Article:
Hang in There Tough: Wisdom from My Dad

Hang in There Tough: Wisdom From My Dad

      I was blessed to have two loving parents who supported me in all my activities. They came to my plays, watched me cheer for high school sports events, and listened to my choir and band concerts. They showed up for me in ways that now, as an adult, I remember with gratitude. They are both gone, but I cherish the memories of two people who taught me how to be curious, generous,  a reader, and value church and family. My dad was the eternal optimist who always looked on the bright side. My Mom believed in helping the underdog and helped me to strive to be the best version of myself in academics, community service, and faith. We were very close, and when she died of cancer in her 60s, I tried to become the mother to my children that she was to me.

     When I started teaching, my dad told me I had to have thick skin. This became my mantra when I started dealing with ideas that did not align with mine. I learned that we could grow and learn from different points of view, but when someone attacked my teaching, I took it personally. In the early days of teaching, my principal and I did not see eye to eye on many things, and I would go home in tears. I am still working on this. My mom told me early on that I do not take constructive criticism well, and I am still working on this. My dad told me, ” Hang in there tough.” I tried to use my parents’ wisdom in my teaching career.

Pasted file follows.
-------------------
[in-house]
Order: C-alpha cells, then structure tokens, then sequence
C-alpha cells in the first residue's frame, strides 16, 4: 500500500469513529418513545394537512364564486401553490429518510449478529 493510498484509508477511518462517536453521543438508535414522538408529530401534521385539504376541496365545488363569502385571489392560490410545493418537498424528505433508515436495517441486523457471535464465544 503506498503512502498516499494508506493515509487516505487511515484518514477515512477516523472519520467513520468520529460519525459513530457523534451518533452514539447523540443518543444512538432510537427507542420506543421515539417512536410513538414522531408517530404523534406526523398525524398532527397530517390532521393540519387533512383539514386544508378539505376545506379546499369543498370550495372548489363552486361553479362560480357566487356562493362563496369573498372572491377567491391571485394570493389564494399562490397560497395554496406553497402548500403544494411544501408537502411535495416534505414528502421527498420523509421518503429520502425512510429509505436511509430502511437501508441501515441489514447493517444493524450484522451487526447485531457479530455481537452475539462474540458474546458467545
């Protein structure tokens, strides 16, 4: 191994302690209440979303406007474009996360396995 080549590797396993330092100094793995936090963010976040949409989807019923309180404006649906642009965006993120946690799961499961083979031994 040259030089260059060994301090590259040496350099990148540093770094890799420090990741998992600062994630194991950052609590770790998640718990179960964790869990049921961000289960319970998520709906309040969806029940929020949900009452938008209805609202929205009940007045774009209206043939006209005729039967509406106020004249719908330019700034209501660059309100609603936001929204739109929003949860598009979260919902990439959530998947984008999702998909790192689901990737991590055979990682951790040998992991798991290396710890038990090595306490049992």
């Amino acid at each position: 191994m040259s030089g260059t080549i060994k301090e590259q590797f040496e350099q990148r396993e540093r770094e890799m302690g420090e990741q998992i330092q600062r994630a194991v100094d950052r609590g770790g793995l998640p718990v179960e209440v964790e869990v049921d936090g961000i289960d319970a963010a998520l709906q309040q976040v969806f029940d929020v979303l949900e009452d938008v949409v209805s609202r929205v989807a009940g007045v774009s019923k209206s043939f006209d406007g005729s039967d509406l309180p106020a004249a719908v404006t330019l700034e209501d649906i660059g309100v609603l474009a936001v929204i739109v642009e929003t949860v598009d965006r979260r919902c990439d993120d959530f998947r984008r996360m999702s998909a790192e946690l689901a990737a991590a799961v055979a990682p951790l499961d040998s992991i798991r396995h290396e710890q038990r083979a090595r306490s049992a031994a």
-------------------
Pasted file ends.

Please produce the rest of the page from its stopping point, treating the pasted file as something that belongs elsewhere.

So, when it came to editing my manuscript, I found it easy to use editing tools to close the spacing gaps, put commas where needed, and remove commas where they didn’t belong. That happened so frequently that I thought I needed to return to comma school. English was always my best subject as a student, so this was pretty humbling, but I wanted to get it right. I had several people edit for me and took their suggestions to heart. I made statements more succinctly and clearer if there was a question. I used an editing program after that to still clarify the content.

     My husband is detail-oriented and has great writing skills, so he suggested other edits. At this point, my edits have been edited, and I think I am ready to go. Was it hard to understand that there was a better way to say something? Yes, it was, but in the end, this book is so important to me that I am getting better at constructive criticism and developing a thicker skin. I have learned to have an attitude of being curious instead of furious, as my initial reaction. What makes people tick? I have learned that we all come from different backgrounds with different life experiences and that knowledge has helped me learn and grow as both a teacher and an adult. Learning different points of view helps bring clarity and understanding. Thanks, Dad for teaching me to “Hang in there tough.” Happy Heavenly Father’s Day, Dad- love you!